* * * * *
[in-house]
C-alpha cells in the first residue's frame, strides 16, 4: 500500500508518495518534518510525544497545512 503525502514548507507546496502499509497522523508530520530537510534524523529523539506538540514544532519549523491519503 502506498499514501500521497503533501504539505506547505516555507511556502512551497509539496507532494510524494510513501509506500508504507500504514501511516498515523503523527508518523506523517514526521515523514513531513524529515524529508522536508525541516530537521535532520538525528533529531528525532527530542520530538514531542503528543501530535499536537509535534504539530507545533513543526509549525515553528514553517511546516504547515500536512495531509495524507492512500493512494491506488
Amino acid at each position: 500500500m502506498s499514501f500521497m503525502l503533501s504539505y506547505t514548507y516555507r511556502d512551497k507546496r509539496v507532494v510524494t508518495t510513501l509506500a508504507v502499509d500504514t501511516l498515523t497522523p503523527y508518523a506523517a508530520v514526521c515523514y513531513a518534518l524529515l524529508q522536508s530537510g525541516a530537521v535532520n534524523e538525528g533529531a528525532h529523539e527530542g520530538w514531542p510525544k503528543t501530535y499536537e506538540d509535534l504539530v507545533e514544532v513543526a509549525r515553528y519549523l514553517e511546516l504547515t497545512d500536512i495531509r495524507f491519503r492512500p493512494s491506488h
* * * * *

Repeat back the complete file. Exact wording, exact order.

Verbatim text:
[in-house]
C-alpha cells in the first residue's frame, strides 16, 4: 500500500508518495518534518510525544497545512 503525502514548507507546496502499509497522523508530520530537510534524523529523539506538540514544532519549523491519503 502506498499514501500521497503533501504539505506547505516555507511556502512551497509539496507532494510524494510513501509506500508504507500504514501511516498515523503523527508518523506523517514526521515523514513531513524529515524529508522536508525541516530537521535532520538525528533529531528525532527530542520530538514531542503528543501530535499536537509535534504539530507545533513543526509549525515553528514553517511546516504547515500536512495531509495524507492512500493512494491506488
Amino acid at each position: 500500500m502506498s499514501f500521497m503525502l503533501s504539505y506547505t514548507y516555507r511556502d512551497k507546496r509539496v507532494v510524494t508518495t510513501l509506500a508504507v502499509d500504514t501511516l498515523t497522523p503523527y508518523a506523517a508530520v514526521c515523514y513531513a518534518l524529515l524529508q522536508s530537510g525541516a530537521v535532520n534524523e538525528g533529531a528525532h529523539e527530542g520530538w514531542p510525544k503528543t501530535y499536537e506538540d509535534l504539530v507545533e514544532v513543526a509549525r515553528y519549523l514553517e511546516l504547515t497545512d500536512i495531509r495524507f491519503r492512500p493512494s491506488h